The warning trait of ambition is not inclined to be a dominant mannerism in horror novels implying the book may have philosophical reasoning. Another trait which is uncommon to horror books is that of a tragic hero – it is more likely to be found in a tragedy. Frankenstein is the perfect example of a tragic hero as like the stereotype he has an extremely happy and fulfilling childhood: “No human being … a happier childhood than myself. ” However the fatal flaw which leads to the downfall of the hero is also apparent in Frankenstein.
This imperfection in Frankenstein is ambition and this ultimately leads to the ruin of Frankenstein: “so much has been done … I will pioneer a new way”. The fatal flaw of ambition is like an “intoxicating draught” to Frankenstein, it takes over his life and gradually makes him lonely, irrational and obsessive. Once the fatal flaw has unbalanced and ruined him, Frankenstein is horrified that anyone else would have such ambitious desires: “Unhappy man do you share my madness”. Even when he has completed his aspiration Frankenstein does not feel fulfilled: “Now all was blasted … remorse and guilt”.
Frankenstein had succeeded but was not elevated. Since the creation of the monster Frankenstein is pessimistic which is another characteristic linked with hero’s in tragedy books. Inevitably for any hero who has the fatal flaw, it results in Frankenstein’s death. Another characteristic of a tragedy novel is multiple deaths, depicted by all the monster’s murdered victims. This message presented to the reader would not commonly be found in horror books either. The novel of Frankenstein also contains many religious implications, thus showing what can happen when an individual tries to play God.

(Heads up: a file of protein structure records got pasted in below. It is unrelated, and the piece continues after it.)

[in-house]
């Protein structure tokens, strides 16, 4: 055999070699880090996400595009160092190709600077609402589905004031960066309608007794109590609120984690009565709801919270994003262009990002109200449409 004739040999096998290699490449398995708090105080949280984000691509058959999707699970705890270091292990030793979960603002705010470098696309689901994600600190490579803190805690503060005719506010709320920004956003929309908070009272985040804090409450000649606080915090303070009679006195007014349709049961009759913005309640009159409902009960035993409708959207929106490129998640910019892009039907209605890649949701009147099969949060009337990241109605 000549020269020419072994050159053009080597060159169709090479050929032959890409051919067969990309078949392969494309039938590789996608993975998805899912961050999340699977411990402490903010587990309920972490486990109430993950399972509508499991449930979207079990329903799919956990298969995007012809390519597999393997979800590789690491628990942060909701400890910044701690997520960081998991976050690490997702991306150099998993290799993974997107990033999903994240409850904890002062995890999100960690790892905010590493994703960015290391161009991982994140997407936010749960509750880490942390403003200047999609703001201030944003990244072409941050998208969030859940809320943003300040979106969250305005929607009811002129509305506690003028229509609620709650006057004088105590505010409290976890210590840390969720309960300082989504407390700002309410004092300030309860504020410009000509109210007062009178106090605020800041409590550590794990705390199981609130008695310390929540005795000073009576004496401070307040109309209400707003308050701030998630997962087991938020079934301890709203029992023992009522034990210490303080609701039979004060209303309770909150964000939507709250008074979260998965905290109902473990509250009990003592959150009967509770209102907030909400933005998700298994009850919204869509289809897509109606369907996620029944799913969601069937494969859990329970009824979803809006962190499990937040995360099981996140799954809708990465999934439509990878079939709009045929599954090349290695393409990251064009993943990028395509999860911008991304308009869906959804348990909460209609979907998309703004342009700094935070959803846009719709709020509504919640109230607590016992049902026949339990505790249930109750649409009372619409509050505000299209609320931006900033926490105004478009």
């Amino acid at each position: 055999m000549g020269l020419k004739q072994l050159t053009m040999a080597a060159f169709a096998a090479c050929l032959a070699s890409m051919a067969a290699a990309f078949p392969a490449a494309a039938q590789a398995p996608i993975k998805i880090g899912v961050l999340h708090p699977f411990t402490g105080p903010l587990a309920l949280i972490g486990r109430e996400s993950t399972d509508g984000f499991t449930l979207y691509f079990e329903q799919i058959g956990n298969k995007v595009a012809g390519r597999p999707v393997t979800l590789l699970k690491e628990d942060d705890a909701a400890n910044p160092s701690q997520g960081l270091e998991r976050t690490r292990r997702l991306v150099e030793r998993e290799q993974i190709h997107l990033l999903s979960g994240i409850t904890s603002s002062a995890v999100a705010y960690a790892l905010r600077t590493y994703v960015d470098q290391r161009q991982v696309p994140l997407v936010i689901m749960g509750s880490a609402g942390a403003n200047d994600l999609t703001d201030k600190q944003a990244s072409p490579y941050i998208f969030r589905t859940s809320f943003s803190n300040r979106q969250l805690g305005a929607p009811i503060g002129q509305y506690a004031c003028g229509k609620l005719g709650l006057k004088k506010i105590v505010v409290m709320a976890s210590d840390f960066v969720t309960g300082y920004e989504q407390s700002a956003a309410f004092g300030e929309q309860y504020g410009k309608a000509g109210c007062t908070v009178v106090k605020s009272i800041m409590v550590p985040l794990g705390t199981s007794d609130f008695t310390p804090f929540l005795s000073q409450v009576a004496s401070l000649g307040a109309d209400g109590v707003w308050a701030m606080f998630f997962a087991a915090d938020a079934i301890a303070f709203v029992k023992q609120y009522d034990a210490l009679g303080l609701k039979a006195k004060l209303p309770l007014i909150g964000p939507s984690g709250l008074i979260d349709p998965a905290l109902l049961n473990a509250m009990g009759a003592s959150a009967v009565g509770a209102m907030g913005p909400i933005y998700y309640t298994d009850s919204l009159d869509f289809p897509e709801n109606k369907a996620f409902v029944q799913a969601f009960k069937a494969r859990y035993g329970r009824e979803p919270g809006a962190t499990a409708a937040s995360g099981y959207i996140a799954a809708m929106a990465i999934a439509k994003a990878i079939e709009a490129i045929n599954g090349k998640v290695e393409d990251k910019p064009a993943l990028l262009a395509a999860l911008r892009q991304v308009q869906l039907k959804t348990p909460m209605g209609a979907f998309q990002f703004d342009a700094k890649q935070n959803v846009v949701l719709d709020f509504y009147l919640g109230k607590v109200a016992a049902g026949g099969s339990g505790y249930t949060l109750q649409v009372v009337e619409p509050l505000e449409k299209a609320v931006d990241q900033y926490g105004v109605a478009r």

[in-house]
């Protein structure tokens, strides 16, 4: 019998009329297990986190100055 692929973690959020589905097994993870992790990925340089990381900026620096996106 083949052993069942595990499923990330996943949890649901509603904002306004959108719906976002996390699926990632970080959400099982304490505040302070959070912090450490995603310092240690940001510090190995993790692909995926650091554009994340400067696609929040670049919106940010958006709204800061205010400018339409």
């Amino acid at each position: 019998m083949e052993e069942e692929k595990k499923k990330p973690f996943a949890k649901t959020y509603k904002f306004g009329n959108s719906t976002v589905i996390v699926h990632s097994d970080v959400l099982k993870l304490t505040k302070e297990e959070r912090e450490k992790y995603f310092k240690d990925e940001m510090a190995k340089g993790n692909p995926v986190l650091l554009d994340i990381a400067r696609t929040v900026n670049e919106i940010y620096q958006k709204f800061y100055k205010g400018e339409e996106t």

The epic poem Paradise Lost by John Milton describes Satan’s fall from grace when he rebels against the authority of God. Frankenstein could also be likened to Satan as he also disputes God’s authority by discovering God’s greatest secret – how to make a living creature. Frankenstein’s monster also compares himself to Adam in the poem: “Like Adam… no link to any other being in existence. ” However unlike Adam he does not have the protection of his creator, Frankenstein is failing to comply with the duties of a creator and father figure to the monster: “I ought to be thy Adam”.
The neglect of the monster is quite ironic as Frankenstein himself enjoyed an extremely supportive up bringing. The setting of Frankenstein links it to Dante’s Inferno, which is a journey through hell, represented at different levels. The lowest level of hell, where Satan resides is freezing, the levels gradually get warmer until God is reached in heaven. Similar to this model when a disaster occurs, it happens in a cold place like the Arctic: “I endured misery… eternal sentiment of just retribution … immense rugged mountains of ice”. This furthers the link between Frankenstein and Satan who resides in the coldness of hell.
The religious meanings portrayed in the book are acting as a caution to the troubles which befall people who defy and try to imitate God. God is omnipotent so He would easily be able to banish people to hell like Satan, an event which was more feared in the early nineteenth century than it would be today. The immense diversity of Frankenstein makes it difficult for it to be placed in a genre. Although it does possess the typical fear-provoking element: “frightful must it be… supremely frightful” the book stretches past the limits of horror.
It is a warning to people to think about their actions and contemplate on how far they can take an ambition before it ruins their life. The relationship between Elizabeth and Frankenstein could practically allow the book to be classed as a romance. Principally I believe the book covers far too many moral issues for it to be classed as a horror story resulting in it being too philosophical to be placed in any genre. Show preview only The above preview is unformatted text This student written piece of work is one of many that can be found in our GCSE Mary Shelley section.